Allison is... well, the love of your life. You can admit that now, at least to yourself. You'd be quite content to spend the rest of your life with her. No one could possibly be more surprised about that than you.
Strumming your guitar while you wait for her, a melody flows out from your fingertips, something hopeful, but with an undercurrent of tragedy. The low notes vibrate like thunder from a distant storm, a deep echo beneath the higher notes. And tying it all together is something almost sensual in the combination of chords. You realize that you have no music of your own anymore. It's all hers. Just like your heart.
Patience is a virtue, but you've never been very virtuous. You feel as if you waited long enough. This is the night.
She sweeps in like a wisp of smoke, quiet and unobtrusive, glancing at you with tired eyes and a little smile that seems to require great effort to produce. Her hair is wind-swept, falling out of her lopsided ponytail as if to demonstrate her exhaustion. You think this might work in your favor.
"I think we should get married," you tell her, following her to the bedroom.
"I think we should get married," you repeat, as casually as if you've just given her the weather report.
When she doesn't reply, just stands there staring at you with her mouth hanging open, you continue, poring forth your most persuasive arguments as if it really doesn't matter to you one way or the other.
"Turns out marriage really does have its benefits. Lower tax rates, for one thing. Do you know what I could do with the money I wouldn't have to give to Uncle Sam? I could get a bitchin' motorcycle, for starters. There are benefits to you too. I can add you to my health insurance plan. And as my wife, you would inherit everything if something should happen to me. Means you won't be homeless again."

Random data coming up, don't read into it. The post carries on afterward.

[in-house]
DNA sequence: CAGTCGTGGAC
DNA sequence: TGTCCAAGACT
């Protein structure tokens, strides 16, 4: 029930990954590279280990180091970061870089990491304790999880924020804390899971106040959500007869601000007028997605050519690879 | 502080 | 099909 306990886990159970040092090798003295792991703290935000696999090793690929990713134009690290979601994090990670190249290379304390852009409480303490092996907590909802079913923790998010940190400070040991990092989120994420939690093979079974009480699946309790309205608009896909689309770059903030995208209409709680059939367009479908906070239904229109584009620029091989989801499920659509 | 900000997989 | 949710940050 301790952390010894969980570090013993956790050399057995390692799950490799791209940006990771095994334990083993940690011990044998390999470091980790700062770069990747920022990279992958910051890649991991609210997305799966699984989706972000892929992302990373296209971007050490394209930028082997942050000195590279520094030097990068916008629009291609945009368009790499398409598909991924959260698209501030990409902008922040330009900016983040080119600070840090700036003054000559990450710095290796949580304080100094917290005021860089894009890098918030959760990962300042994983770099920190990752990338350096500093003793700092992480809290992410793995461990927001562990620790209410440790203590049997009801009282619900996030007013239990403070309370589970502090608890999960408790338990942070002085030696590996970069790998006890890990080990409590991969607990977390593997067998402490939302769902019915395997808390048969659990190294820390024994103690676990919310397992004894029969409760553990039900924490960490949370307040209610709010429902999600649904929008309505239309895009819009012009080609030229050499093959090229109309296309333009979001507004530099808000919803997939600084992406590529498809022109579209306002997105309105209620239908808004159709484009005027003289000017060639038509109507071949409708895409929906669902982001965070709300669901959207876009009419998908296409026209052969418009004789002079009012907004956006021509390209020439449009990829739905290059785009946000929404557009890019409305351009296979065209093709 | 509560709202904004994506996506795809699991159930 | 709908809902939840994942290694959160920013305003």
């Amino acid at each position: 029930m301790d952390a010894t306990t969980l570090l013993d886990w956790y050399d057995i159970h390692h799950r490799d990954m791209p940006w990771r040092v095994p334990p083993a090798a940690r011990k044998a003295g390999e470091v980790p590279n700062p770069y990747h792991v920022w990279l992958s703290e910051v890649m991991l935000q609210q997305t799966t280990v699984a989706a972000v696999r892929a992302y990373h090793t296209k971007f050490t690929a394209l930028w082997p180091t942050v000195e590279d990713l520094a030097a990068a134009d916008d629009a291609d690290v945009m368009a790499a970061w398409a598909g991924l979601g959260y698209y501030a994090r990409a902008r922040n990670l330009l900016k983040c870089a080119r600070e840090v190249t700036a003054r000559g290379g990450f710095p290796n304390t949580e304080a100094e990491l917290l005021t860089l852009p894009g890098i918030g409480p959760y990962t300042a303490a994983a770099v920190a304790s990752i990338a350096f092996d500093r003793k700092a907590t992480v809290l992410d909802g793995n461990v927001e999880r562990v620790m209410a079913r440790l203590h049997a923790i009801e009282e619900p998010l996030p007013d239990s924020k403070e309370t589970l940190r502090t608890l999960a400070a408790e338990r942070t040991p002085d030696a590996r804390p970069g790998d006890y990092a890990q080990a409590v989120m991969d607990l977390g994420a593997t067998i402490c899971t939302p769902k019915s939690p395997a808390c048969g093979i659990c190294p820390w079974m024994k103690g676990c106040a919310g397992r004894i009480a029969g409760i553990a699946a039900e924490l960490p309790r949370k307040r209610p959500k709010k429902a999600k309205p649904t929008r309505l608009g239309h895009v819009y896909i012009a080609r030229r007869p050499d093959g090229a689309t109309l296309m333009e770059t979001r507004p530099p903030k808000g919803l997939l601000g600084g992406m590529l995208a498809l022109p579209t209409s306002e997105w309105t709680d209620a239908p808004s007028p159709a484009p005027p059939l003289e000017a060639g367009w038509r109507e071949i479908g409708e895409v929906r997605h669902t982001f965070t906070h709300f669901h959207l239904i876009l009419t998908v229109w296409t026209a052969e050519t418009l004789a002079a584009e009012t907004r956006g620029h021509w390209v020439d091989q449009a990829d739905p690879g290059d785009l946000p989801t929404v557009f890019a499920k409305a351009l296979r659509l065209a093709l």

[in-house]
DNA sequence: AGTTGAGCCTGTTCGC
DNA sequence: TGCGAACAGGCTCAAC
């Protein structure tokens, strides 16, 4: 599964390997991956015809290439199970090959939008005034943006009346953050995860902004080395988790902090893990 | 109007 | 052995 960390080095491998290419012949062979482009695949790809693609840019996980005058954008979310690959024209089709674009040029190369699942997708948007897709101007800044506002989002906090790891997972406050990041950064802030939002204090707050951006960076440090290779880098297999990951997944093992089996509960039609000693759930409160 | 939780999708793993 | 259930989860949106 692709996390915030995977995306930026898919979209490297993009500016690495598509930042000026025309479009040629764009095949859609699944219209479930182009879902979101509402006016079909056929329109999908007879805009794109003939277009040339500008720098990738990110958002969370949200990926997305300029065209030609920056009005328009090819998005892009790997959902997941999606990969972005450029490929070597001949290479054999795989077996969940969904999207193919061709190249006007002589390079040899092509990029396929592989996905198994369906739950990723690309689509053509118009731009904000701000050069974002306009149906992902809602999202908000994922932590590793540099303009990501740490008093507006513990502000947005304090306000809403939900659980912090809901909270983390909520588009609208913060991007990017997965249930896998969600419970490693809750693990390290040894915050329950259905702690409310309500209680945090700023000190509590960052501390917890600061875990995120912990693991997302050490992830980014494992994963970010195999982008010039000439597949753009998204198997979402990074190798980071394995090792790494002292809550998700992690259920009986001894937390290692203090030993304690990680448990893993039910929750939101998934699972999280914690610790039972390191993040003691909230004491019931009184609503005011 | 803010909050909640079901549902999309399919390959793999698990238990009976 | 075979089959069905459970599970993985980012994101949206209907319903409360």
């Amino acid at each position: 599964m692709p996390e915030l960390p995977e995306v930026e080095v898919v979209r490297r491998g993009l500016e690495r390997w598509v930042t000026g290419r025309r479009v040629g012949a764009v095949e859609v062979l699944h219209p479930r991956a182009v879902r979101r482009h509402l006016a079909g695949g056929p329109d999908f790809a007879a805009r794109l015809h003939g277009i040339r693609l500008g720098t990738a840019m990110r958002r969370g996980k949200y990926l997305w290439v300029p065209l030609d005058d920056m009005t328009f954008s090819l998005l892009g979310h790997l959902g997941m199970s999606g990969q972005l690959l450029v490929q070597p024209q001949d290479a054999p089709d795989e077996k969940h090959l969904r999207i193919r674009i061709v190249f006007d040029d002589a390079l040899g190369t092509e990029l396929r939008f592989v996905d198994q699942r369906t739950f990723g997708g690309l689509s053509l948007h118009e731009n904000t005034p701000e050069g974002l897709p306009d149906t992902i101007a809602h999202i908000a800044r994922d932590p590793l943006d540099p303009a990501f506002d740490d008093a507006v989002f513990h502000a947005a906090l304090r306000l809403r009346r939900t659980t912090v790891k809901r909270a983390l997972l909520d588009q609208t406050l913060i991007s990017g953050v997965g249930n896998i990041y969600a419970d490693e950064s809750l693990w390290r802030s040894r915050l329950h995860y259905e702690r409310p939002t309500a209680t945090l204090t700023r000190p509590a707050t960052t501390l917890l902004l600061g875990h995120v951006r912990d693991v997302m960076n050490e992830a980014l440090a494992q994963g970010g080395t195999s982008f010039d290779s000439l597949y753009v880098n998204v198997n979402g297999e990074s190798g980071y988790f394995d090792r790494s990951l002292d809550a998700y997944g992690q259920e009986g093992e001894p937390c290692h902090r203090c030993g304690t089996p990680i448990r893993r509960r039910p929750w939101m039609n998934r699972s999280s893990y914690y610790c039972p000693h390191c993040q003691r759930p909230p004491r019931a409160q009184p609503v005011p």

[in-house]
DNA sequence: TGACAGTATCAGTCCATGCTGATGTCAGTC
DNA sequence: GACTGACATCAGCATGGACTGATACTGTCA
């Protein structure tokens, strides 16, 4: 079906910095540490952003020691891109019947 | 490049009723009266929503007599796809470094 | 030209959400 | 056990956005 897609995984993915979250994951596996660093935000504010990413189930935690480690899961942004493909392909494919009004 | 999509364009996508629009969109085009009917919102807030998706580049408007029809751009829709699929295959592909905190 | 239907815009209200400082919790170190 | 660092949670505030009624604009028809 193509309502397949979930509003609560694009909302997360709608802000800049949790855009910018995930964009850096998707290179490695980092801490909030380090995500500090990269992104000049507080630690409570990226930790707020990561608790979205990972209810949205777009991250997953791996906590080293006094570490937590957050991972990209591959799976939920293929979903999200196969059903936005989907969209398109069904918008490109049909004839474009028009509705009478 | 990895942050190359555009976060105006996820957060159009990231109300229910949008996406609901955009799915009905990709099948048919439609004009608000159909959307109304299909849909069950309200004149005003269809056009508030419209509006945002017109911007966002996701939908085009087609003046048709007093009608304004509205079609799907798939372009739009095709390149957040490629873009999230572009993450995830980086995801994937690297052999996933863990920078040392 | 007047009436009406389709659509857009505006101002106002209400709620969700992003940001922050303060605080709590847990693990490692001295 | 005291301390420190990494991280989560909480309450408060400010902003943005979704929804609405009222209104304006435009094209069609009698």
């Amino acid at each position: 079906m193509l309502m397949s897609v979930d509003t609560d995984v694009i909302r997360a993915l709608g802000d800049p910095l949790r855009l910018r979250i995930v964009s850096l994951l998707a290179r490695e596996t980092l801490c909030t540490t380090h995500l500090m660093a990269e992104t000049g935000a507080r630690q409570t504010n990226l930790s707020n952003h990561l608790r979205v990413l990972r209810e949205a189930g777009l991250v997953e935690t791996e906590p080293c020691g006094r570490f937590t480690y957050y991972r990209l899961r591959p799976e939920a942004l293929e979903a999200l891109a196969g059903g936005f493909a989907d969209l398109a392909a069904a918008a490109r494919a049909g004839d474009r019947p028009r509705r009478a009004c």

"Is something wrong? Are you sick?" she asks, all wide-eyed with concern as she sits beside you on the bed.
"No, I'm not sick," you say, rolling your eyes. "I'm just all about saving money."
Skeptical, she studies you from her peripheral vision and says, "Since when?"
"Since right now," you say. "What difference does it make? It would benefit me financially, but if you don't care about helping me, then forget I even brought it up."
"It's not that I don't care," she says, chagrined. "I would help you if I could. Are you in some kind of financial trouble?"
"No," you all but laugh. "But I do like saving money where I can, and screwing over the government in the process is just an added bonus. Plus Wilson's bank account would breathe a sigh of relief. I've been known to raid it a time or two. What do you say? Wanna flip Uncle Sam the bird, metaphorically speaking?"